2. If you are one of the students described above and find that your dream private college has rejected you for whatever mystical reason, would you want to travel hundreds or thousands of miles and pay higher tuition to find a college that will offer you the challenges and opportunities you need, indeed deserve based on your qualifications? If given the right option, would you stay in your home state, or at least nearby?

Most students would say yes. And, sometimes, their state legislatures would like for them to stay in-state in order to avoid the “brain drain” that occurs when such students cannot find the type of education they desire in their home state. The fact is that no state right now, and probably in the foreseeable future, can magically create a UC Berkeley, Michigan, UCLA, UVA, UNC Chapel Hill, or a William & Mary. Or a UW Madison, Washington, UT Austin, or Illinois. But a state can, with additional support from donors, build honors colleges and programs.

Honors News is a regular (not always daily) update, in brief, of recent news from honors colleges/programs and from the world of higher ed. Occasionally, a bit of opinion enters the discussion. These brief posts are by John Willingham, unless otherwise noted.

Schreyer Honors College: A Parent’s Perspective

Tracy Riegel is the parent of two Penn State students and a contributor to the We Admit blog, from which the following post is taken. Tracy and her husband, Rick, are both Penn State alumni and members of the the Penn State Parents Program. As Penn State’s Schreyer Honors College releases its decisions today, Tracy shares her thoughts on the program:

I remember this time last year when my daughter Meghan was eagerly waiting for decisions from several private schools — one Ivy League school, one out-of-state school, and Schreyer Honors College. Needless to say, it was an anxious time for her and certainly one of self-reflection. After many years of studying, test taking, paper writing, SATs, AP tests, and countless other activities it all came down to this moment.

Like you, we had many discussions about the pros and cons of the various schools where she applied. We talked about courses, academic resources, campus life, opportunities to learn beyond the classroom, where could she see herself living, cost, value —it was a long list. Finally, decisions arrived and she was accepted to several of her choices, including the Ivy. She ultimately chose to attend Penn State and the Schreyer Honors College. Why? Here are just a few of the reasons:

  1. Only 300 students in each class (approximately), which was appealing to my daughter to be in such a selective group.
  2. Strong faculty advising.
  3. The honors curriculum covers all majors.
  4. Opportunities to take part in leadership development activities specifically for Schreyer scholars.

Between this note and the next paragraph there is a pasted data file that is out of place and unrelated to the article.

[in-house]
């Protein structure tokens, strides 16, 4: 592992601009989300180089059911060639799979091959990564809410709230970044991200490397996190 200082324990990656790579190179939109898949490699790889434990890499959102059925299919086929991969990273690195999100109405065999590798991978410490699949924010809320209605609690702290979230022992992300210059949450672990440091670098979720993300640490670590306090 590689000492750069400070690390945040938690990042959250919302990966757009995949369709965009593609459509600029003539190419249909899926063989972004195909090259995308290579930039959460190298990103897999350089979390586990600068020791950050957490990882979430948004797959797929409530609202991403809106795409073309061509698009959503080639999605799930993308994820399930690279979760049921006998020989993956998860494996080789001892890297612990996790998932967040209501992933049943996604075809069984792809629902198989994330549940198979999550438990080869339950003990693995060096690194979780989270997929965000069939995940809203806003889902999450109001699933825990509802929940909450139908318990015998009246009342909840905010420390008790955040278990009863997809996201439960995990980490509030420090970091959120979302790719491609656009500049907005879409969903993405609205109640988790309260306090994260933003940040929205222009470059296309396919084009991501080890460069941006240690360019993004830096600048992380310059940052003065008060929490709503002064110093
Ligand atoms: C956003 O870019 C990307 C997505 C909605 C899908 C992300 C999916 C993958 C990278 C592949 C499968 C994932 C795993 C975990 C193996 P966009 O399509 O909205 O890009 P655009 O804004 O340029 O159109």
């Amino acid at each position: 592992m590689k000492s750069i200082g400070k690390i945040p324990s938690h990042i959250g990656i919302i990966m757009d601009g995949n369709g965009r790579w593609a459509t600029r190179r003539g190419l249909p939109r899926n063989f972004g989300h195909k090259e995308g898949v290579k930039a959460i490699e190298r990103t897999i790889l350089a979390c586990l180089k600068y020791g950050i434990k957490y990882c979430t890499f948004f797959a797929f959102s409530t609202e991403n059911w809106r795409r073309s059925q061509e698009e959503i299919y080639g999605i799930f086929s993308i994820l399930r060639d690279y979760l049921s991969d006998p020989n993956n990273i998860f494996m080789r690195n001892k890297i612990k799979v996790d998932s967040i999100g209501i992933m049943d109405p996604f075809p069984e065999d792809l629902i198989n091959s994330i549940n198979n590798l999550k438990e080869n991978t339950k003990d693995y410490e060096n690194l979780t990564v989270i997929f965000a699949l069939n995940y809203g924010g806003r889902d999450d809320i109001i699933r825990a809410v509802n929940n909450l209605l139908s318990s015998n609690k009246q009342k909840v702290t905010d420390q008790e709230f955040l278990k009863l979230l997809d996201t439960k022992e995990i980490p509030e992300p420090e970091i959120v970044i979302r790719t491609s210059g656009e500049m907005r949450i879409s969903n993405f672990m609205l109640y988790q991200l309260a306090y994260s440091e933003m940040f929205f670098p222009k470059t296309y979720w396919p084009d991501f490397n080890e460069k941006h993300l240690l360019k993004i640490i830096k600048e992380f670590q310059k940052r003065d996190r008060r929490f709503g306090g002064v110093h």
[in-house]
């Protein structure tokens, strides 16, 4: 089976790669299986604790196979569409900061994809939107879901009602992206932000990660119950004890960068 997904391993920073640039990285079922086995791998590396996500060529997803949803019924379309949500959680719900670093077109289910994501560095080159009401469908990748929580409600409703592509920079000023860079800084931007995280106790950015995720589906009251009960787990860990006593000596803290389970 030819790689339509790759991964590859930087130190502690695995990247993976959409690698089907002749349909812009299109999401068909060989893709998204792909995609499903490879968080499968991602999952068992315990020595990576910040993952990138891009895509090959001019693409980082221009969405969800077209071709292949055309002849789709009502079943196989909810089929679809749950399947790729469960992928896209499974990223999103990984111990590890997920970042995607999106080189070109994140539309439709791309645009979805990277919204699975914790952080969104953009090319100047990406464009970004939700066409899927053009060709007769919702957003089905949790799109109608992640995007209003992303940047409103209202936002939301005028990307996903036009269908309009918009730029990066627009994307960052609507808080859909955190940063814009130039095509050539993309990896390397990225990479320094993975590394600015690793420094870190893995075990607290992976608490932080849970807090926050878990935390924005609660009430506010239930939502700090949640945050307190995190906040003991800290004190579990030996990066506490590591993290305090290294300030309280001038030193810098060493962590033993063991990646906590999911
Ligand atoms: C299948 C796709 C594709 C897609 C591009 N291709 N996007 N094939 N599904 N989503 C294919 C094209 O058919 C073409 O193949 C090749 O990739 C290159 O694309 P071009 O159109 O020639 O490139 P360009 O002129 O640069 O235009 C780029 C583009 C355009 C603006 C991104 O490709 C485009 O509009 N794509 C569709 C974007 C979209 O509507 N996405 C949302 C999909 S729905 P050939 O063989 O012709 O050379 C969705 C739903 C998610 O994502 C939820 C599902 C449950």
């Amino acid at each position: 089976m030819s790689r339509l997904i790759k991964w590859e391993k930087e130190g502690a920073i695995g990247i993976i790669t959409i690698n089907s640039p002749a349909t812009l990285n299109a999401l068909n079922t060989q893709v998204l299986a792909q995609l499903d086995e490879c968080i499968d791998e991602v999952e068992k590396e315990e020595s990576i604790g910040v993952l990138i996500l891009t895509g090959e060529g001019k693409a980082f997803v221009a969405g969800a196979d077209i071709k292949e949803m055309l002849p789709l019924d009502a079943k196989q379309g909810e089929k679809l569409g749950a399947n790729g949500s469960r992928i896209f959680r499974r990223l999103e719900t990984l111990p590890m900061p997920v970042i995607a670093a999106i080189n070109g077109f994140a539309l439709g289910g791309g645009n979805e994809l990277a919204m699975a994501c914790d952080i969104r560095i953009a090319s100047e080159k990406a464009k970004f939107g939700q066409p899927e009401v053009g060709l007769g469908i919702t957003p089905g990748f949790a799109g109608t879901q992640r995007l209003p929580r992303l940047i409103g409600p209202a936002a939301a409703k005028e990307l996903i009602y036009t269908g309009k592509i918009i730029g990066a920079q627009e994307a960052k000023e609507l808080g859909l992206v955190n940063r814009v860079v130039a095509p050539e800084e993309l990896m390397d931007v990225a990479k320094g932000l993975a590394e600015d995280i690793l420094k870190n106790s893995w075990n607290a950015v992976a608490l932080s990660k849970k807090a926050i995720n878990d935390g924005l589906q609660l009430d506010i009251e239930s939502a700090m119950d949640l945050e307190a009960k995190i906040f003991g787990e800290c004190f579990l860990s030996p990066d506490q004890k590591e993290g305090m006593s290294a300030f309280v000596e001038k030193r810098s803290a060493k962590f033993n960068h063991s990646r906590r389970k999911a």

5. The Schreyer Ambassador Travel Grant, which provides financial assistance for about 200 students per year to pursue education, research, service, or study abroad.
  6. A number of new service and leadership initiatives that are now underway domestically and internationally.
  7. Guaranteed housing in the center of campus.
  8. Donuts with Dean Brady — an opportunity to meet with the dean in an informal setting.
  9. SHO Time first year orientation and the opportunity to be an orientation leader as an upperclassman.
  10. Preferred scheduling for classes. Your student will not have to enroll in the last section available, which is usually at 8 a.m.!

I’m sure there are many more personal reasons why students would choose the Schreyer Honors College. Meghan felt that it was a good way to make a large university smaller. She is able to take advantage of all the Penn State has to offer as well as those opportunities within Schreyer. I won’t kid you, the classes are hard (just hearing her talk about her math and physics classes made my head spin!) and time management is key. She is hoping to be accepted as a research assistant this summer on campus with a professor, is currently tutoring for a physics class, and is involved in the THON organization Atlas. She hopes to go to Singapore in May for two weeks for a class, and help with SHO Time orientation next fall.

Meghan made the right choice for herself and for her education. She had many opportunities and chose Schreyer Honors College.

Honors Residence Halls–Penn State

Located in South Campus at Penn State, the two honors halls–Atherton and Simmons–are right by College Avenue, a great location for social activities and the closest residence halls to downtown. On College Avenue, students can find bookstores, theaters, pharmacies, pizza and hamburger joints, restaurants, and pubs.

The two honors halls are south-central on campus, not as close to most classrooms as North and West campus dorms, perhaps, but still a great location. The honors halls are adjacent to the nationally-recognized Schreyer Honors College offices and share the neighborhood with three dining halls, one on site, and many private restaurants.

The halls are traditional, meaning that residents share rooms, mostly doubles, and also share corridor bathrooms. Atherton has a 24/7 computer room that has a printer and 29 computer terminals for student use. The Schreyer Honors College administration offices are also in Atherton. The mail room for both halls is in Simmons. Some students consider Simmons to be the best dorm on the entire Penn State campus. Both halls also have a grand piano.

Each hall has laundry facilities, and Atherton has a TV lounge and a 24-hour study room called the “Zombie Lounge.” Simmons has two TV lounges and a “cultural/coffee house lounge” as well.